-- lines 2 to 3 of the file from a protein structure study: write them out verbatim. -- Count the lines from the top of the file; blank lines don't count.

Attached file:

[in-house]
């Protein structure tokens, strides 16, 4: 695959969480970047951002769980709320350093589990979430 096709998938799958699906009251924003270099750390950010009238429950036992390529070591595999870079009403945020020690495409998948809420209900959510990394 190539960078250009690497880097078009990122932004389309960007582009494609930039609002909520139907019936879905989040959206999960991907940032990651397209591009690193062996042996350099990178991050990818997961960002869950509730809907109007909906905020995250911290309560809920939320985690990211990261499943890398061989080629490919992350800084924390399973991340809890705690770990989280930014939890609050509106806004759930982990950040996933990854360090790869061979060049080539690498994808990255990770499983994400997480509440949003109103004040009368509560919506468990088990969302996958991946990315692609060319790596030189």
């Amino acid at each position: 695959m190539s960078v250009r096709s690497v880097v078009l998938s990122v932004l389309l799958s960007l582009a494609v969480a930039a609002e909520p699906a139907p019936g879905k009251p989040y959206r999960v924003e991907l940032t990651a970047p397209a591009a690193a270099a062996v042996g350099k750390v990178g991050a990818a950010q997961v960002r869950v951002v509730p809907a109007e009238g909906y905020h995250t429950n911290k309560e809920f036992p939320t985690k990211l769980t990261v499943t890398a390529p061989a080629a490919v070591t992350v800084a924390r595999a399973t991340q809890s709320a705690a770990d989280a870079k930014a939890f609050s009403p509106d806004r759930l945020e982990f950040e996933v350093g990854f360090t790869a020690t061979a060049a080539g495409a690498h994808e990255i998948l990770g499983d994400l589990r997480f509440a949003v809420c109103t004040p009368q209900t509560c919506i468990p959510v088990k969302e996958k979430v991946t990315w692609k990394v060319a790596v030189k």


């Protein structure tokens, strides 16, 4: 695959969480970047951002769980709320350093589990979430 096709998938799958699906009251924003270099750390950010009238429950036992390529070591595999870079009403945020020690495409998948809420209900959510990394 190539960078250009690497880097078009990122932004389309960007582009494609930039609002909520139907019936879905989040959206999960991907940032990651397209591009690193062996042996350099990178991050990818997961960002869950509730809907109007909906905020995250911290309560809920939320985690990211990261499943890398061989080629490919992350800084924390399973991340809890705690770990989280930014939890609050509106806004759930982990950040996933990854360090790869061979060049080539690498994808990255990770499983994400997480509440949003109103004040009368509560919506468990088990969302996958991946990315692609060319790596030189």
């Amino acid at each position: 695959m190539s960078v250009r096709s690497v880097v078009l998938s990122v932004l389309l799958s960007l582009a494609v969480a930039a609002e909520p699906a139907p019936g879905k009251p989040y959206r999960v924003e991907l940032t990651a970047p397209a591009a690193a270099a062996v042996g350099k750390v990178g991050a990818a950010q997961v960002r869950v951002v509730p809907a109007e009238g909906y905020h995250t429950n911290k309560e809920f036992p939320t985690k990211l769980t990261v499943t890398a390529p061989a080629a490919v070591t992350v800084a924390r595999a399973t991340q809890s709320a705690a770990d989280a870079k930014a939890f609050s009403p509106d806004r759930l945020e982990f950040e996933v350093g990854f360090t790869a020690t061979a060049a080539g495409a690498h994808e990255i998948l990770g499983d994400l589990r997480f509440a949003v809420c109103t004040p009368q209900t509560c919506i468990p959510v088990k969302e996958k979430v991946t990315w692609k990394v060319a790596v030189k």